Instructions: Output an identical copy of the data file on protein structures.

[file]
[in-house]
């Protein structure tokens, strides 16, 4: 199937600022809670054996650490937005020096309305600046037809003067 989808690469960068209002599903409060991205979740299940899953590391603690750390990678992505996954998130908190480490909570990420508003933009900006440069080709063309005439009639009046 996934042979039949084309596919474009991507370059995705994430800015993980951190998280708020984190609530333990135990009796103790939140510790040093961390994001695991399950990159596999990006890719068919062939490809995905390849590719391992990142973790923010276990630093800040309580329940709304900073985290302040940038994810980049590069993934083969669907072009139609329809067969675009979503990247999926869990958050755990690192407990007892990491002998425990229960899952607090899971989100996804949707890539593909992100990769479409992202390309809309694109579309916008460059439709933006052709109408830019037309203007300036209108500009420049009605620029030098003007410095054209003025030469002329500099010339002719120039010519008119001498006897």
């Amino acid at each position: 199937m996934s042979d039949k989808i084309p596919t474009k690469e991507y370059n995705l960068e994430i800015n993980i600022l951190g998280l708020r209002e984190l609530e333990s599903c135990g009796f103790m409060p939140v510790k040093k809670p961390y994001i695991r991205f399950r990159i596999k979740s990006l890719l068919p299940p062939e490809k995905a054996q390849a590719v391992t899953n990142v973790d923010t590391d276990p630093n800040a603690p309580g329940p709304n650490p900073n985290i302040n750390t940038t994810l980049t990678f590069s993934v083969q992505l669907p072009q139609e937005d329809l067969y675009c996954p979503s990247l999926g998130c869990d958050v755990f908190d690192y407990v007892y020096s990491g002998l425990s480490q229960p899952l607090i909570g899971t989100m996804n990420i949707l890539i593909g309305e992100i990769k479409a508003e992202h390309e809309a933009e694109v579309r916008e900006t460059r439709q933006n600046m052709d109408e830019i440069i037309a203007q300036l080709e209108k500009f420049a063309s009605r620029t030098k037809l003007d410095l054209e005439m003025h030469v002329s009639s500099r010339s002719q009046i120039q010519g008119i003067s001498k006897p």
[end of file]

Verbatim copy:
[in-house]
């Protein structure tokens, strides 16, 4: 199937600022809670054996650490937005020096309305600046037809003067 989808690469960068209002599903409060991205979740299940899953590391603690750390990678992505996954998130908190480490909570990420508003933009900006440069080709063309005439009639009046 996934042979039949084309596919474009991507370059995705994430800015993980951190998280708020984190609530333990135990009796103790939140510790040093961390994001695991399950990159596999990006890719068919062939490809995905390849590719391992990142973790923010276990630093800040309580329940709304900073985290302040940038994810980049590069993934083969669907072009139609329809067969675009979503990247999926869990958050755990690192407990007892990491002998425990229960899952607090899971989100996804949707890539593909992100990769479409992202390309809309694109579309916008460059439709933006052709109408830019037309203007300036209108500009420049009605620029030098003007410095054209003025030469002329500099010339002719120039010519008119001498006897």
């Amino acid at each position: 199937m996934s042979d039949k989808i084309p596919t474009k690469e991507y370059n995705l960068e994430i800015n993980i600022l951190g998280l708020r209002e984190l609530e333990s599903c135990g009796f103790m409060p939140v510790k040093k809670p961390y994001i695991r991205f399950r990159i596999k979740s990006l890719l068919p299940p062939e490809k995905a054996q390849a590719v391992t899953n990142v973790d923010t590391d276990p630093n800040a603690p309580g329940p709304n650490p900073n985290i302040n750390t940038t994810l980049t990678f590069s993934v083969q992505l669907p072009q139609e937005d329809l067969y675009c996954p979503s990247l999926g998130c869990d958050v755990f908190d690192y407990v007892y020096s990491g002998l425990s480490q229960p899952l607090i909570g899971t989100m996804n990420i949707l890539i593909g309305e992100i990769k479409a508003e992202h390309e809309a933009e694109v579309r916008e900006t460059r439709q933006n600046m052709d109408e830019i440069i037309a203007q300036l080709e209108k500009f420049a063309s009605r620029t030098k037809l003007d410095l054209e005439m003025h030469v002329s009639s500099r010339s002719q009046i120039q010519g008119i003067s001498k006897p």